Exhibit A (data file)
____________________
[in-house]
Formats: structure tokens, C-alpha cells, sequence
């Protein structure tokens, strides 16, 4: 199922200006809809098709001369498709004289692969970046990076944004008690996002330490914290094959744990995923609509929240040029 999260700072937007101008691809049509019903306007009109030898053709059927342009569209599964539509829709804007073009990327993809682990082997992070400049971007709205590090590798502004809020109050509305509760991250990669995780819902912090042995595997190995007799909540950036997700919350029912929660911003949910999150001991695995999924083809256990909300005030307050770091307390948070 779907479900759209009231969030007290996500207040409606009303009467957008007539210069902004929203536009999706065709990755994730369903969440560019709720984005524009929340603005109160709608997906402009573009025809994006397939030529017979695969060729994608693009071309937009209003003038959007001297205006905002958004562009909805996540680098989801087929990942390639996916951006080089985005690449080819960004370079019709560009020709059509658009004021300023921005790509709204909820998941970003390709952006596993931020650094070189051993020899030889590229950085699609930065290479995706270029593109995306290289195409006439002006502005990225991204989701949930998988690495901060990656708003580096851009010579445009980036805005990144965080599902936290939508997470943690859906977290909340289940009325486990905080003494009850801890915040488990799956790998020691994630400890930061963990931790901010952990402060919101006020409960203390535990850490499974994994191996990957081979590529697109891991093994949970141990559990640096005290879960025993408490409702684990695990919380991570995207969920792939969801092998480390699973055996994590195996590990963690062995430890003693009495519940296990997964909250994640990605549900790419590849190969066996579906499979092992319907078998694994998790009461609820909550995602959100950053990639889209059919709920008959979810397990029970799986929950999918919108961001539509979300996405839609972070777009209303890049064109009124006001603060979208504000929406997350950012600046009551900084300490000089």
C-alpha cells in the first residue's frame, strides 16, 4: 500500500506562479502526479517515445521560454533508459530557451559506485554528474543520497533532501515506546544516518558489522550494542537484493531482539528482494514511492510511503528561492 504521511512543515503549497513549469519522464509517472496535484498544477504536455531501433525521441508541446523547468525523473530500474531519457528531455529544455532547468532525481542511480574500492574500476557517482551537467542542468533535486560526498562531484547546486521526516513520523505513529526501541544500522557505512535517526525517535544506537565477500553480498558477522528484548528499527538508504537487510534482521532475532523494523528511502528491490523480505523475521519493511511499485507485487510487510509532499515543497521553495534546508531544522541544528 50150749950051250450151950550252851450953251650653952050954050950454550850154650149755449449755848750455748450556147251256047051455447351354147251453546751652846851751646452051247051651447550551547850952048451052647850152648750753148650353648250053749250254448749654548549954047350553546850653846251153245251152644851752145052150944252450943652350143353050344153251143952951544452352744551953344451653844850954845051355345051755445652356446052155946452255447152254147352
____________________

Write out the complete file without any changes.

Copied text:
[in-house]
Formats: structure tokens, C-alpha cells, sequence
């Protein structure tokens, strides 16, 4: 199922200006809809098709001369498709004289692969970046990076944004008690996002330490914290094959744990995923609509929240040029 999260700072937007101008691809049509019903306007009109030898053709059927342009569209599964539509829709804007073009990327993809682990082997992070400049971007709205590090590798502004809020109050509305509760991250990669995780819902912090042995595997190995007799909540950036997700919350029912929660911003949910999150001991695995999924083809256990909300005030307050770091307390948070 779907479900759209009231969030007290996500207040409606009303009467957008007539210069902004929203536009999706065709990755994730369903969440560019709720984005524009929340603005109160709608997906402009573009025809994006397939030529017979695969060729994608693009071309937009209003003038959007001297205006905002958004562009909805996540680098989801087929990942390639996916951006080089985005690449080819960004370079019709560009020709059509658009004021300023921005790509709204909820998941970003390709952006596993931020650094070189051993020899030889590229950085699609930065290479995706270029593109995306290289195409006439002006502005990225991204989701949930998988690495901060990656708003580096851009010579445009980036805005990144965080599902936290939508997470943690859906977290909340289940009325486990905080003494009850801890915040488990799956790998020691994630400890930061963990931790901010952990402060919101006020409960203390535990850490499974994994191996990957081979590529697109891991093994949970141990559990640096005290879960025993408490409702684990695990919380991570995207969920792939969801092998480390699973055996994590195996590990963690062995430890003693009495519940296990997964909250994640990605549900790419590849190969066996579906499979092992319907078998694994998790009461609820909550995602959100950053990639889209059919709920008959979810397990029970799986929950999918919108961001539509979300996405839609972070777009209303890049064109009124006001603060979208504000929406997350950012600046009551900084300490000089």
C-alpha cells in the first residue's frame, strides 16, 4: 500500500506562479502526479517515445521560454533508459530557451559506485554528474543520497533532501515506546544516518558489522550494542537484493531482539528482494514511492510511503528561492 504521511512543515503549497513549469519522464509517472496535484498544477504536455531501433525521441508541446523547468525523473530500474531519457528531455529544455532547468532525481542511480574500492574500476557517482551537467542542468533535486560526498562531484547546486521526516513520523505513529526501541544500522557505512535517526525517535544506537565477500553480498558477522528484548528499527538508504537487510534482521532475532523494523528511502528491490523480505523475521519493511511499485507485487510487510509532499515543497521553495534546508531544522541544528 50150749950051250450151950550252851450953251650653952050954050950454550850154650149755449449755848750455748450556147251256047051455447351354147251453546751652846851751646452051247051651447550551547850952048451052647850152648750753148650353648250053749250254448749654548549954047350553546850653846251153245251152644851752145052150944252450943652350143353050344153251143952951544452352744551953344451653844850954845051355345051755445652356446052155946452255447152254147352